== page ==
I personally don’t think there’s anything in the NT that supports soul sleep, but there’s some stuff in the OT that if looked at on its own without reference to the developing thought that we see throughout the OT, that can lead people to believe in it.

    • #11 by Peter on November 4, 2009 - 12:11 pm

      I agree with you about unbelievers and Hades, but I’m thinking there’s a believers’ equivalent: paradise, Abraham’s bosom, etc. I’m not positive, and I’m honestly asking because I’m not sure.

  4. #12 by ElShaddai Edwards on November 4, 2009 - 11:58 am

    I’ve been meaning to research the little heresy that says that when we die, we immediately find ourselves before the great white throne, e.g. Rev 20. That is, no matter when in history you die, you are immediately advanced to the final judgment – do not pass Go… would be an interesting tie into preterism, which concludes that most, if not all, of Rev 1-19 (and some say 20) was accomplished in the first century AD.

    • #13 by Peter on November 4, 2009 - 12:13 pm

      I agree, I don’t think we make it to final judgment before “the” final judgment, and it might be a subtle tie to preterism…which should stir Curtis’ ire :)

  5. #14 by Nick Norelli on November 4, 2009 - 12:16 pm

    Matt: Are you sure that the story of the Rich Man and Lazarus is a parable? Some, like Darrell Bock, say it’s an “example story” and not a parable, and others are quite happy to interpret it as a true story (what you’ve called “a factual news event”). But let’s for the sake of argument say that it is in fact a parable; wasn’t Jesus in the habit of taking examples of real things/concepts, things/concepts familiar to his audience, to tell his parables? E.g., Jesus tells a bunch of parables in Matthew 13. Just because the woman who hid the leaven in three measures of meal in Mat. 13:33 wasn’t real we wouldn’t say that leaven, meal, or the kingdom of heaven aren’t real. Likewise, just because there may not have been a Rich Man and Lazarus doesn’t mean that there was no place called Abraham’s Bosom that the dead were believed to have gone to. We can argue that the belief itself was wrong, but the prevailing belief of Jesus’ day among Jews was in the immortality of the soul and consciousness after death. Check out this passage from Josephus:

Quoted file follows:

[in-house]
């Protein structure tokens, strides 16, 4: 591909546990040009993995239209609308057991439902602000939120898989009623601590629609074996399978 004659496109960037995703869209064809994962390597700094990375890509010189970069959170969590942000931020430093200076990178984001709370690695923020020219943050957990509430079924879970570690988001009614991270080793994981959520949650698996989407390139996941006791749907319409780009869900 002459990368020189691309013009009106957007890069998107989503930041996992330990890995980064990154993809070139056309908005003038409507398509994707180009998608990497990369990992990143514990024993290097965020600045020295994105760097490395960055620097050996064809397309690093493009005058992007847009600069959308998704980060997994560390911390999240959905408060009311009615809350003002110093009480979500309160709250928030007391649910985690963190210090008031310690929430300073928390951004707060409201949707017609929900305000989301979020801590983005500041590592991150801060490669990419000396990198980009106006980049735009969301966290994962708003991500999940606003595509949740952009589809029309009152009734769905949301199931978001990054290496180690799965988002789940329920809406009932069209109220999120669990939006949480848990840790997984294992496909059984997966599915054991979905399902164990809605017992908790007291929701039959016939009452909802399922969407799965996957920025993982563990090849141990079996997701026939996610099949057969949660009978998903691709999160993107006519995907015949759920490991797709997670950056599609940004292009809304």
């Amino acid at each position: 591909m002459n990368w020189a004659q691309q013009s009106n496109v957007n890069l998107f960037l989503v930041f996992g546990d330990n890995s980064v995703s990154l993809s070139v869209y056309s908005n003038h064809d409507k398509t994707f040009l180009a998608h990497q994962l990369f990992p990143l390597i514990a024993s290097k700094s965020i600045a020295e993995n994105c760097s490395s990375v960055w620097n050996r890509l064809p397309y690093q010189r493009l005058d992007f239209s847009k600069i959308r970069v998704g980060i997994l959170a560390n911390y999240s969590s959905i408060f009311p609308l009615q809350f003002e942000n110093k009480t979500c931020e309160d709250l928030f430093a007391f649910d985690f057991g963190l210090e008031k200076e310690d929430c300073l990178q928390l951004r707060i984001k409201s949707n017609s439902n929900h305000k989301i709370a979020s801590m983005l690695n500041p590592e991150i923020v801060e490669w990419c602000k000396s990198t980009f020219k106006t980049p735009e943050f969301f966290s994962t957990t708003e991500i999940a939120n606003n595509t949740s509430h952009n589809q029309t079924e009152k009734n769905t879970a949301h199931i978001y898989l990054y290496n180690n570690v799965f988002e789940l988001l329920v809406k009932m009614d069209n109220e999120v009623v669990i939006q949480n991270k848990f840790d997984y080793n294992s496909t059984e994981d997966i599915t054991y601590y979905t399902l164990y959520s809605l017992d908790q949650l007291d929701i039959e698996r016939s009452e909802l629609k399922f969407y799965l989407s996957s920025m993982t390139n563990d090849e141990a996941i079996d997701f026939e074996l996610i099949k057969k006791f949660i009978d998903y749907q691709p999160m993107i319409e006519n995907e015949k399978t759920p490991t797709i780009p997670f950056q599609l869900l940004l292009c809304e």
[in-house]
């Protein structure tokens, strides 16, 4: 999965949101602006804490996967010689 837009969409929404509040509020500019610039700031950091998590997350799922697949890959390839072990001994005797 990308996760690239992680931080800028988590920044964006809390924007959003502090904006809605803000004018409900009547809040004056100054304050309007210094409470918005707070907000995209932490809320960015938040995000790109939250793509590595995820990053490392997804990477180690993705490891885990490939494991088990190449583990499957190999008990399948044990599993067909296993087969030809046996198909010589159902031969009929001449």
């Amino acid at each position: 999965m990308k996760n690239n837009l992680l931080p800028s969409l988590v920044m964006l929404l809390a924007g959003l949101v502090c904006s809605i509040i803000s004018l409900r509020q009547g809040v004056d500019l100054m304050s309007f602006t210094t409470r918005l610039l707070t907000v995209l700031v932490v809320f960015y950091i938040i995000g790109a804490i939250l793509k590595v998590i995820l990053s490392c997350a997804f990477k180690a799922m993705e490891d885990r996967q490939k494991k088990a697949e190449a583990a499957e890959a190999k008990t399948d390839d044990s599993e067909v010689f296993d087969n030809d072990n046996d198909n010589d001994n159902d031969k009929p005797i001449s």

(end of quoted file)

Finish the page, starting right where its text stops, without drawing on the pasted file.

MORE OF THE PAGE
They [i.e., the Pharisees] also believe that souls have an immortal rigor in them, and that under the earth there will be rewards or punishments, according as they have lived virtuously or viciously in this life; and the latter are to be detained in an everlasting prison, but that the former shall have power to revive and live again… But the doctrine of the Sadducees is this:–That souls die with the bodies; nor do they regard the observation of anything besides what the law enjoins them, for they think it an instance of virtue to dispute with those teachers of philosophy whom they frequent; but this doctrine is received but by a few, yet by those still of the greatest dignity; but they are able to do almost nothing by themselves; for when they become magistrates, as they are unwillingly and by force sometimes obliged to be, they addict themselves to the notions of the Pharisees, because the multitude would not otherwise bear them.The doctrine of the Essenes is this:–That all things are best ascribed to God. They teach the immortality of souls, and esteem that the rewards of righteousness are to be earnestly striven for… (Josephus, Ant. 18:14, 16-18)

    The Sadducees were the dissenters and they seem to have been the minority.

    • #15 by Matt on November 4, 2009 - 12:42 pm

      As I said, I can be dissuaded, although being in a conscious state, I don’t think rules out the notion of soul sleep. Before I mentioned that this soul sleep could be paradise, so I think it’s possible (although unsure) that they are one and the same.

      As for the possibility of Lk 16:19-30 not being a parable, it is true that there are elements that don’t seem to mesh with other parables, so I’m open to that possibility as well. However I don’t think that you could say that it IS a true story any more than any of the other parables, perhaps a representation with real elements (Abraham’s Bosom and hades), but not a true story.

      My thoughts may be a little jumbled in there. I’m trying not to burn something on the stove. Let me know if anything needs more explanation and I’ll try to do better in a little bit.

      • #16 by Peter on November 4, 2009 - 12:56 pm

        Nick, Matt, Does the parable/not parable question change anything? Whether parable or not, I don’t see how it changes anything.

        • #17 by Matt on November 4, 2009 - 1:10 pm

          If it is simply a parable with no basis in reality then this example doesn’t mean that you go to Abraham’s Bosom or hades. However, if it is a parable/non-parable with a real setting, then it would suggest that you would go there. It doesn’t really affect anything for me though (in this case) since I don’t have much problem equating soul sleep with paradise or Abraham’s Bosom.